Has the greater LLVM community produced any kind of whitelisting solution to ensure that false positives don’t cripple the utility of sanitizers?

Each sanitizer has some way to whitelist functions (e.g. using an attribute that’s recognized by clang). But that hasn’t been implemented in rustc. Such mechanism will need an RFC to discuss the design as it is user facing (it requires modifying the user source code).

to ensure LeakSanitizer functions reliably under cargo test

LeakSanitizer seems to work reliable when used with cargo test; it’s with cargo run where it’s not reliable.


In clang it is possible to configure this behavior. Does customizing the behavior of the sanitizers follow clang conventions? (same environment variables, same suppression files, etc. can I just follow clang docs for this?)


rustc links the same sanitizer runtime as clang so if the runtime supports configuration via env vars and files then that should also work when sanitizing Rust programs. I have tested that env vars work with ASan; I haven’t tried suppresion files.


If my crate uses derive-new as a dependency, the sanitizer fails:

Compiling derive-new v0.3.0
error: Only executables and rlibs can be compiled with -Z sanitizer

RUSTFLAGS="-Z sanitizer=leak" cargo test --target x86_64-unknown-linux-gnu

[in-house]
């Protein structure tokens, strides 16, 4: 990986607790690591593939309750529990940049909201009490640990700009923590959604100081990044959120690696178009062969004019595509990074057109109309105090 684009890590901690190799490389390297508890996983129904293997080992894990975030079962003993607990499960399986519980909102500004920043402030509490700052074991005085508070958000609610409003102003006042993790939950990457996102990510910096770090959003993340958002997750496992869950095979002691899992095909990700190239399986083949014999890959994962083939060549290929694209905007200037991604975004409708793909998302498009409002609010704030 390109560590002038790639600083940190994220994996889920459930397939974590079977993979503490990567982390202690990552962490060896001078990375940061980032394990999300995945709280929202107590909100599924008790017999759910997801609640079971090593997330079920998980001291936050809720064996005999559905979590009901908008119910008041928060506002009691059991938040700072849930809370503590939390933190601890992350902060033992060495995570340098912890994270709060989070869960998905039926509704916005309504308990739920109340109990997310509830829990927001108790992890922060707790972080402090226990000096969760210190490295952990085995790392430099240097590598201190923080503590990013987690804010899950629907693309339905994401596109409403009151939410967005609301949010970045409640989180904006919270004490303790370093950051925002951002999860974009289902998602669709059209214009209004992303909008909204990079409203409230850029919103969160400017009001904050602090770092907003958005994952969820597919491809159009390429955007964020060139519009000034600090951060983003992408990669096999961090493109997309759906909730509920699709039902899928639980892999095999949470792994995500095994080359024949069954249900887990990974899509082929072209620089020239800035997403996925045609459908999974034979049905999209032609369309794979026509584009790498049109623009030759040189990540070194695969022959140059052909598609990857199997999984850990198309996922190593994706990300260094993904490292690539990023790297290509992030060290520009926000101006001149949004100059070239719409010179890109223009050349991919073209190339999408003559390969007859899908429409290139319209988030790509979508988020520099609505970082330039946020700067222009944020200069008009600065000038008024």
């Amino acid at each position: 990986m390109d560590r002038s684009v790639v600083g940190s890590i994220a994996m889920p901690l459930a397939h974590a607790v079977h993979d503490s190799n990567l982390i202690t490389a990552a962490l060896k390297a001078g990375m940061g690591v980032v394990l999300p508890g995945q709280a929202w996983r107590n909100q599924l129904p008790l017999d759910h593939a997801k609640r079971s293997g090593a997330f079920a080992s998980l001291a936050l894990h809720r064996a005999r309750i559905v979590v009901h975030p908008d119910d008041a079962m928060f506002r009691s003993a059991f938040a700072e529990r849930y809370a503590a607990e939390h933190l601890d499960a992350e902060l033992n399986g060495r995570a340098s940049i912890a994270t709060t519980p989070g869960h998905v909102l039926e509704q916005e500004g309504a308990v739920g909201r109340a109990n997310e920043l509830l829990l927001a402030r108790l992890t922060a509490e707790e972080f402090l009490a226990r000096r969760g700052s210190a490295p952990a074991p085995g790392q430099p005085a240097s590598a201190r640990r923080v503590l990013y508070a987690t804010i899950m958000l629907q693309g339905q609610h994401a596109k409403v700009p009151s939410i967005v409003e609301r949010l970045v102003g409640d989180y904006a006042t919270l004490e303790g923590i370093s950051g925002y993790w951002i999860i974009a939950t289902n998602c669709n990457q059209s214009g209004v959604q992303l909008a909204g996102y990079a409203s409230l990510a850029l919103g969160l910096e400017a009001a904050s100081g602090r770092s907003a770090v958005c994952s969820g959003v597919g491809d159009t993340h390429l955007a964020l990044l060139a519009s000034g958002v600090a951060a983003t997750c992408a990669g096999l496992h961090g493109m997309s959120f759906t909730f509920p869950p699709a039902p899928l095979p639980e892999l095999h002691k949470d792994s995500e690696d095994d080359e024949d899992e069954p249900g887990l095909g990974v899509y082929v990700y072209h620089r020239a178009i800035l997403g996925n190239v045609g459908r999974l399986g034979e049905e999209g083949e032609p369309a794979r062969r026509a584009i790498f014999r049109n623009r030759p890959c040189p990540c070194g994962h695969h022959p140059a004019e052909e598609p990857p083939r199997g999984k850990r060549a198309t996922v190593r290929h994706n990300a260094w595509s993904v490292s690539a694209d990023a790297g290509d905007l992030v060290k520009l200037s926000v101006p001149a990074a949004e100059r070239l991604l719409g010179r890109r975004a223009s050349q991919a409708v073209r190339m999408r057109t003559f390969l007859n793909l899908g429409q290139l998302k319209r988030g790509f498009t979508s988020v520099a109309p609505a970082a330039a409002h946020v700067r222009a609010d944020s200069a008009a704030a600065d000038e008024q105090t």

Works for me. You always have to pass --target x86_64-unknown-linux-gnu. (A bit silly, I know. It’s a Cargo “feature”). That’s in the README:

Be sure to always pass --target x86_64-unknown-linux-gnu to Cargo or you’ll end up sanitizing the build scripts that Cargo runs.


Wow, nice feature!

How about making this the default for unsafe blocks? Just to make sure, your unsafe block does not really do unsafe stuff such as accessing random memory but only memory it has a reference to?


Have you run the sanitizers on Rustc itself?


While existing sanitizers might be able to detect some unsafe violations, Niko was contemplating more targeted analyzers specific to Rust’s unsafe rules. (whenever those rules get solidified…)

But I don’t see ever running this by default. People often dip into unsafe to improve performance by avoiding checks that the compiler can’t determine statically, so they wouldn’t want to be hamstrung by sanitizers and runtime checking.


How about making this the default for unsafe blocks?

Seems very unlikely to ever occur.